RealTime IT News

Intel to Preview Architecture

It's every techie's dream vacation. Well, Intel would like to think so.

The chipmaking giant is gearing up for its ninth round of Intel Developer Forums, a series of events held at locations around the world to showcase the company's products.

The San Francisco forum is slated for August 23-25. Intel officials gave a sneak peak in a press briefing on Thursday.

Intel has previously stated it planned a ramp up of its dual and multi-core processors over the next year and further development of new technologies like virtualization and advanced manageability.

Rob Chapman, General Manager of IDF confirmed that dual and multi-core announcements along with energy efficiency will be major themes at the event. He said Intel will unveil a next-generation architecture due out in the second half of 2006 that will yield new processors that are high-performance, energy efficient and multi-core.

Analyst Nathan Brookwood of Insight64 believes Intel plans to detail new platforms for delivery later in 2006 including Merom (multi-core for mobile), and Conroe (multi-core desktop), that double the current dual-core architecture up to four-core. Brookwood said he expects Intel to show off very good performance and other worthwhile features but not any changes to the frontside bus it has used for years to connect the CPU to main memory.

Rival AMD has touted technology on its products which connect directly to main memory for faster performance. "It's awfully early to understand how good the performance will be with these next generation products but we know [Intel] plans to use the same platform that I believe will still be constrained by memory and bus bandwidth," said Brookwood.

On the subject of power conservation, Intel announced it has a goal of working with development partners to boost battery power up to eight hours by 2008 for notebook computers. Currently a typical notebook gets about 4 hours of battery life depending on how heavily it's used. Intel has a working group that is researching ways to lower the power requirements for displays. It has also invested in companies developing new battery technologies.

At IDF expect further details related to Intel's next generation Centrino platform code-named Napa. Intel discussed Napa at its IDF in March. The first product to ship under Napa is Intel's 65-nanometer dual-core Pentium M processor codenamed Yonah. Available in early 2006, Yonah will include an improved multimedia content creation program, an enhanced thermal monitoring feature, and a power coordination tool that automatically adjusts the performance of up to two processing cores.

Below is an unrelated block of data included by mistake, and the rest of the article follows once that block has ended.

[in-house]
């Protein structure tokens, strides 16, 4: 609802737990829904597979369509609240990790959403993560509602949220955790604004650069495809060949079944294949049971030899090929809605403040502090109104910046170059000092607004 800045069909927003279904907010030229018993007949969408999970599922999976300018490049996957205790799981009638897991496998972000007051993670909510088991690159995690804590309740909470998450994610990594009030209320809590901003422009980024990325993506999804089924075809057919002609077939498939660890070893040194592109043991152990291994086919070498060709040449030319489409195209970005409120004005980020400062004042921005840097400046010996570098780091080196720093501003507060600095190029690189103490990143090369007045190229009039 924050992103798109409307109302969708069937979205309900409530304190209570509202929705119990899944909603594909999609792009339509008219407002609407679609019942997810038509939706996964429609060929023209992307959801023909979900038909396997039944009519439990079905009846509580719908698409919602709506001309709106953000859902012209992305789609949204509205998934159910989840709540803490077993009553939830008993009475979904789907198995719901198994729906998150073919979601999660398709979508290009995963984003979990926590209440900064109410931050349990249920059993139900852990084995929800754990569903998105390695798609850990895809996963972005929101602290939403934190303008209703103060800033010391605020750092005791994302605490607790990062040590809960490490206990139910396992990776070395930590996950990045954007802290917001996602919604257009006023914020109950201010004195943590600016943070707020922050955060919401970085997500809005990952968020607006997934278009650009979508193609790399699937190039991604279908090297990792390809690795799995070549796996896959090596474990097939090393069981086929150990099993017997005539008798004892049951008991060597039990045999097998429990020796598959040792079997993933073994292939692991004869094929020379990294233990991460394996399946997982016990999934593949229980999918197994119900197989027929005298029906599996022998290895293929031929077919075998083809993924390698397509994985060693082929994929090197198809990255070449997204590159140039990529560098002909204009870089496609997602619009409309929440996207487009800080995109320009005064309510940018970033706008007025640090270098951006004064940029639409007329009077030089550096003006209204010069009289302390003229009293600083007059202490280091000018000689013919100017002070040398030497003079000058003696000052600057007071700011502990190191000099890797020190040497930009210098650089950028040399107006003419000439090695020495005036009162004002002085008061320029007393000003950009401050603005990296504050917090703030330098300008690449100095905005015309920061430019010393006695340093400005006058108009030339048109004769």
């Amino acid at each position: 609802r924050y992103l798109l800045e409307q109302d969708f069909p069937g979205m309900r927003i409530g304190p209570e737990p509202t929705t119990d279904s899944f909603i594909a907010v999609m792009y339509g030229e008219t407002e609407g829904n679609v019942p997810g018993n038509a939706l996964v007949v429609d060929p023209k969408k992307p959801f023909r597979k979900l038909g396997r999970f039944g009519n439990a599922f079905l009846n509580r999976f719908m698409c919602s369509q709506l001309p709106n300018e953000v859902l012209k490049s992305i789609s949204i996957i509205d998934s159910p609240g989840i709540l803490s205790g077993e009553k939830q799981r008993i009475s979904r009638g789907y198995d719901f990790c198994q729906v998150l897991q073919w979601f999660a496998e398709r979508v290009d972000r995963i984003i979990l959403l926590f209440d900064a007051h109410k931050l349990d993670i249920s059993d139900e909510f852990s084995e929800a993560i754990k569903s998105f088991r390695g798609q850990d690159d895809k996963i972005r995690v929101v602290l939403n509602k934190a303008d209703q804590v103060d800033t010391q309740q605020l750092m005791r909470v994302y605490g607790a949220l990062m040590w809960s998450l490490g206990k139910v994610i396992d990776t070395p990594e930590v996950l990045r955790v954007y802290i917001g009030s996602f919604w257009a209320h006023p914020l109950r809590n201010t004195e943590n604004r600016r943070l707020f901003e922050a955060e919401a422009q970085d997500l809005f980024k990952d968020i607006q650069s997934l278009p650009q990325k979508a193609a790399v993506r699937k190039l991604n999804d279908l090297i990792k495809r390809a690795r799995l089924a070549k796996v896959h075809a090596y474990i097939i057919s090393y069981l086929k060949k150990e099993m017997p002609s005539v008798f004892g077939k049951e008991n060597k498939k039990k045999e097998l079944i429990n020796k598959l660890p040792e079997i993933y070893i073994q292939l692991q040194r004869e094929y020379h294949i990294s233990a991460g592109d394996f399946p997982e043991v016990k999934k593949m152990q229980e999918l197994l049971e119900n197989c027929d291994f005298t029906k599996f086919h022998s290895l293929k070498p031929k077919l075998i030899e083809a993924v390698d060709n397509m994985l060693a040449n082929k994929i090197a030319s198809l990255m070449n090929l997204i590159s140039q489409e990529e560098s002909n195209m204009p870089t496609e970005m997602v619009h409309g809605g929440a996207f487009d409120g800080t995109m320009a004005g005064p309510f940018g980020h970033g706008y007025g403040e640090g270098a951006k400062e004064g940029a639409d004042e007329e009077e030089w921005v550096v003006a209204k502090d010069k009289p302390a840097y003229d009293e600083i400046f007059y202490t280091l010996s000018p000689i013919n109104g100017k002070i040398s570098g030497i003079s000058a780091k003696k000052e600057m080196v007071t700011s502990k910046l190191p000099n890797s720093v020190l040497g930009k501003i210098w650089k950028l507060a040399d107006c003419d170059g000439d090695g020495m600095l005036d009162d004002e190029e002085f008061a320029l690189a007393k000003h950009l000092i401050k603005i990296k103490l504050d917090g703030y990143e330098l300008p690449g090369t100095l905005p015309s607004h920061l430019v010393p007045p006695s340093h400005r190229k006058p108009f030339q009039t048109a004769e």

As a result of such smaller, more energy efficient processors, Intel expects its customers to design new form factors for both desktop and mobile products -- an especially high area of growth for Intel. There will be some concept, prototype models at IDF.

One distinctly new element to the San Francisco IDF will be a presentation and discussion of Intel's efforts in the health field. "We see health as a significant growth opportunity and we've made a lot of investment there," said Chapman. Louis Burns, the vice president and general manager of Intel's Digital Health Group will discuss opportunities for IT products, platforms and solutions designed to address rising health care costs for an increasingly aging population.

Chapman indicated that Intel has been doing a lot of research in the health area, but IDF will be one of the few times it has discussed its plans publicly.

In total there will be some 12 tracks and 140+ hours of technology training, panels and hands-on labs at IDF. And a "Geek Contest" with a Minicooper as the prize.